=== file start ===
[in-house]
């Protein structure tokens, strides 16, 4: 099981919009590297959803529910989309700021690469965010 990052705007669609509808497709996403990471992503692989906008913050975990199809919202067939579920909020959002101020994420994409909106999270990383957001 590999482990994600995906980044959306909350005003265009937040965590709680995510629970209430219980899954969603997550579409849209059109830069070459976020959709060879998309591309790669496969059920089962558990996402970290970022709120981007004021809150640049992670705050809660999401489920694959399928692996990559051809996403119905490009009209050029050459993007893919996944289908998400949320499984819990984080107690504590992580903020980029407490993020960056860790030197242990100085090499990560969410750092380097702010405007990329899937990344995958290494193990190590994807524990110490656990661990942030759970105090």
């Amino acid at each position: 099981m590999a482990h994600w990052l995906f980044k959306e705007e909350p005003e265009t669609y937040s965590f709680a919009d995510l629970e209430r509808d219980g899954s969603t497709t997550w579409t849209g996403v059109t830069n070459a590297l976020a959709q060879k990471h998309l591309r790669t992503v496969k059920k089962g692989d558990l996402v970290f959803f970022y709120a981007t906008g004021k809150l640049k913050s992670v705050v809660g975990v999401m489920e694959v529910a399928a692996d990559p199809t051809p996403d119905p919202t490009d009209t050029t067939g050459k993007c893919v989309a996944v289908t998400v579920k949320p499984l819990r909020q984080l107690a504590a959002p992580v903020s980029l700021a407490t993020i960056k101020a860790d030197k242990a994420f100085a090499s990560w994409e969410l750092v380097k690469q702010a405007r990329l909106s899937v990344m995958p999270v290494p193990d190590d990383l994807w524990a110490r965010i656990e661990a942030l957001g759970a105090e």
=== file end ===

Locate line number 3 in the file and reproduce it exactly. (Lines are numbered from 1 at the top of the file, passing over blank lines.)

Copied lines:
């Amino acid at each position: 099981m590999a482990h994600w990052l995906f980044k959306e705007e909350p005003e265009t669609y937040s965590f709680a919009d995510l629970e209430r509808d219980g899954s969603t497709t997550w579409t849209g996403v059109t830069n070459a590297l976020a959709q060879k990471h998309l591309r790669t992503v496969k059920k089962g692989d558990l996402v970290f959803f970022y709120a981007t906008g004021k809150l640049k913050s992670v705050v809660g975990v999401m489920e694959v529910a399928a692996d990559p199809t051809p996403d119905p919202t490009d009209t050029t067939g050459k993007c893919v989309a996944v289908t998400v579920k949320p499984l819990r909020q984080l107690a504590a959002p992580v903020s980029l700021a407490t993020i960056k101020a860790d030197k242990a994420f100085a090499s990560w994409e969410l750092v380097k690469q702010a405007r990329l909106s899937v990344m995958p999270v290494p193990d190590d990383l994807w524990a110490r965010i656990e661990a942030l957001g759970a105090e």